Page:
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This image is advertising a French fashion company. Being unAmerican, these women are not the "norm" of America and it is because of this othering that they are seen as exotic. They are engaging in expicit drug use with a white dress on a glass/mirrored table, emulating the act of snorting cocaine. They both look high on drugs, with their delicate physique, dark eye make-up smeared, and desperate look in their faces as if this were an actual photograph of drug users desperately yerning for that next hit. These "exotic" women look almost animalistic in their physical approach to this cocaine-dress, with their body so close to the ground as if two felines were crouched and devourining a carcus. The words "fashion junkie" appear in the middle of the advertisement with a play on the word "junkie," being that that is a term used for drug addicts. These women are supposedly addicted to this French fashion. It is also because of this exotic, wasted and animalistic state, that they almost look sexually available. As if the word "no" is the furthest thing from their mind, especially when in this photograph desperation seems to be the main attraction.
This picture is an example of exoticization. This women is something other then white, with dark hair and highlights and she is showing off how exotic and therefore sexy she is by not fully covering herself. She is looking over her shoulder in a way that makes it look like she wants to be looked at and is getting pleasure out of the idea that men are looking at her which is an example of exhibitionism and is an example of "the look back" because she wants these men to be looking at her. What is interesting about this picture is that the men dont appear to be looking at her but rather she is the one doing the looking however because of the way she has positioned her body, it is hard to say who has the power in this senario.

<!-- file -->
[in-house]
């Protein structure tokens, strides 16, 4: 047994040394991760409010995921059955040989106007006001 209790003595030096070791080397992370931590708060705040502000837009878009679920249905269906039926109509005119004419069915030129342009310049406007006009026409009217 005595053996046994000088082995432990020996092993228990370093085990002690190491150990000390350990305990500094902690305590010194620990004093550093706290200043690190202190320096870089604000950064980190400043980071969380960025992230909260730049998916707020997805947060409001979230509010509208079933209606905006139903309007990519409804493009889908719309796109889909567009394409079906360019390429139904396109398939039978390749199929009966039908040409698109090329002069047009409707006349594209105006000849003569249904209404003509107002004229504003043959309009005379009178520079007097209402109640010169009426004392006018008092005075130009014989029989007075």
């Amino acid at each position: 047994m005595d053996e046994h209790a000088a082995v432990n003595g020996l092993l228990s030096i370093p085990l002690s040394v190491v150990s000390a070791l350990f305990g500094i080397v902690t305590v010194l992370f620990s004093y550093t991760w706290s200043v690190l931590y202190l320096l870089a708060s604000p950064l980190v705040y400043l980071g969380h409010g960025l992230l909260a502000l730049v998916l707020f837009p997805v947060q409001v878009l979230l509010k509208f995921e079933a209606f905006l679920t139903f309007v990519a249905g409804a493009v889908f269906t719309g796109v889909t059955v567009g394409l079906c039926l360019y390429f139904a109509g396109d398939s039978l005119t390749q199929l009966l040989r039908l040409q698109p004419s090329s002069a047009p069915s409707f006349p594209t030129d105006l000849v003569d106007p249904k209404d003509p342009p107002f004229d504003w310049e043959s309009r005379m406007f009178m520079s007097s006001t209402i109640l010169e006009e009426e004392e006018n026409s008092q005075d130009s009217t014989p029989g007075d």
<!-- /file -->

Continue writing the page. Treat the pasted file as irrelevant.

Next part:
This is an add for a designer purse using a classic form of Exoticization. Here, you have a beautiful woman who is revealing herself in a very sensual way. Not only is she being photographed in the nude but she is giving a form of the "look back" which we spoke about in class when discussing exoticization. By using this nude woman in this ad, this company is assuming that the public response and sales of this item will be positively correlated. One aspect that I want to point out is the effect of tattooing the woman for this ad. Her tattoo is fake in this ad, but, tattoos have gone from a taboo form of expression to widely accepted in todays culture. Tattoos today are now a form of personal expression as well as sexual expression, that is, tattoos can be looked as "sexy" from many people's points of view. This hand bag ad took that into consideration when they decided to "tattoo" this woman in order to further exoticize her sex appeal with the goal to sell their product.
I chose a picture of Kat Von D for my choice of exoticization. In the picture Kat is not only in a bikini she is covered in tattoos. After watching her show LA Ink and listening to her talk about her tattoos she explains why she has as many as she does. She explains how she loves the art and how each tattoo has a special meaning to her. Correlating with the add above how he explains that tattoos have gone pretty main stream these days, and is accepted in today's culture. Although Kat Von D has not only become pretty popular with the tattoo shows and being a well known tattoo artist the reason I chose her as my example of exoticization is because she doesn't only have one tattoo, she has them all over her body. She defies the definition of a pure women and may seem intimidating at times, but after watching the show and listening to hear speak about her life she seems like a real cool person.